People and homes vanish due to 2020 census’ new privacy method

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This Friday, Oct. 22, photo shows a neighborhood in Milwaukee that is one of many places in the country where a new method used by the U.S. Census Bureau to protect confidentiality in the 2020 census has made people and occupied homes vanish, at least on paper, when they actually exist in the real world. (AP Photo/Morry Gash)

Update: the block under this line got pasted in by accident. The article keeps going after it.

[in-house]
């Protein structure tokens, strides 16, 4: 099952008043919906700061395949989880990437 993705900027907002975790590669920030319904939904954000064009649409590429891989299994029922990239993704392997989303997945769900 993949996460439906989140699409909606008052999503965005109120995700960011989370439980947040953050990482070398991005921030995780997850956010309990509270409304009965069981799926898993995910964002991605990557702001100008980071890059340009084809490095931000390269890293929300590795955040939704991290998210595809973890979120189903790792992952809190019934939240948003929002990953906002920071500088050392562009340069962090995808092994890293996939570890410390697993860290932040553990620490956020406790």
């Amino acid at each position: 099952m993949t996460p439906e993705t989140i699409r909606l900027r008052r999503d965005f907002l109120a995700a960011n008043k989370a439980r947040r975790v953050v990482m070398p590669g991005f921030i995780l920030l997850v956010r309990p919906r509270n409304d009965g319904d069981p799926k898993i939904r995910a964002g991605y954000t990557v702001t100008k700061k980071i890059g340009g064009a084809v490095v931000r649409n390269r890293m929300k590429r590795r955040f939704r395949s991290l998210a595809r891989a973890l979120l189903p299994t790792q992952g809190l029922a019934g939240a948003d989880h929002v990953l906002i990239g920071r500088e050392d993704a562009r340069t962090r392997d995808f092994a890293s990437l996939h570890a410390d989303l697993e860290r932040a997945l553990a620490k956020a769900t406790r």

Mike Schneider The Associated Press The three-bedroom colonial-style house where Jessica Stephenson has lived in Milwaukee for the last six years bustles with activity on any given weekday, filled with the chattering of children in the day care center she runs out of her home. The U.S. Census Bureau says no one lives there. “They should come and see it for themselves,” Stephenson said. From her majority-Black neighborhood in Wisconsin to a community of Hasidic Jews in New York’s Catskill Mountains to a park outside Tampa, Florida, a method used by the census bureau for the first time to protect confidentiality in the 2020 census has made people and occupied homes vanish, at least on paper, when they actually exist in the real world. It’s not a magic trick but rath
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